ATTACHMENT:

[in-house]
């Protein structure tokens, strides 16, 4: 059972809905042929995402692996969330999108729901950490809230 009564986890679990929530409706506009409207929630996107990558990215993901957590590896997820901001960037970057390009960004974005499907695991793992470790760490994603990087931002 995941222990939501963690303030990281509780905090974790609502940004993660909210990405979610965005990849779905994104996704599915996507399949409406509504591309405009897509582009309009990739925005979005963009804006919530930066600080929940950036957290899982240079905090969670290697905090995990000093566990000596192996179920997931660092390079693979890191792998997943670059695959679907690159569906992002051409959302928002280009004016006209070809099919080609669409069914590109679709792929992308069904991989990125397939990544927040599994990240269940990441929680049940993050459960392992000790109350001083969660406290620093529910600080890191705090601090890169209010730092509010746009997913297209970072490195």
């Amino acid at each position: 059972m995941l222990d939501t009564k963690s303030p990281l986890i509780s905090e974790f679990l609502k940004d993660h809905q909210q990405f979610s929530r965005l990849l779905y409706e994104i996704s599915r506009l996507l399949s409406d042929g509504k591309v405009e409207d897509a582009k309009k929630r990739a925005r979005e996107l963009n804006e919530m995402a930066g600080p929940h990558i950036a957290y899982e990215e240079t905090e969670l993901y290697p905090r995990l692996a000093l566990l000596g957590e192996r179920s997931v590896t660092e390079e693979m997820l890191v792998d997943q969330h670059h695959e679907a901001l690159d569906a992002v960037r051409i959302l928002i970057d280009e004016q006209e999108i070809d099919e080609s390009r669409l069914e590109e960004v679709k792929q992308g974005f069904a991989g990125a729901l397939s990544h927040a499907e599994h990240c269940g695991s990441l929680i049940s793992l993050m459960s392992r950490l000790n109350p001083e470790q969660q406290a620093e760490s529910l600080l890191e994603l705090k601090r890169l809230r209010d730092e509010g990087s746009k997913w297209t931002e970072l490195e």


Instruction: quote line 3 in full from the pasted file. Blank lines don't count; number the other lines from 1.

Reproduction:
């Amino acid at each position: 059972m995941l222990d939501t009564k963690s303030p990281l986890i509780s905090e974790f679990l609502k940004d993660h809905q909210q990405f979610s929530r965005l990849l779905y409706e994104i996704s599915r506009l996507l399949s409406d042929g509504k591309v405009e409207d897509a582009k309009k929630r990739a925005r979005e996107l963009n804006e919530m995402a930066g600080p929940h990558i950036a957290y899982e990215e240079t905090e969670l993901y290697p905090r995990l692996a000093l566990l000596g957590e192996r179920s997931v590896t660092e390079e693979m997820l890191v792998d997943q969330h670059h695959e679907a901001l690159d569906a992002v960037r051409i959302l928002i970057d280009e004016q006209e999108i070809d099919e080609s390009r669409l069914e590109e960004v679709k792929q992308g974005f069904a991989g990125a729901l397939s990544h927040a499907e599994h990240c269940g695991s990441l929680i049940s793992l993050m459960s392992r950490l000790n109350p001083e470790q969660q406290a620093e760490s529910l600080l890191e994603l705090k601090r890169l809230r209010d730092e509010g990087s746009k997913w297209t931002e970072l490195e």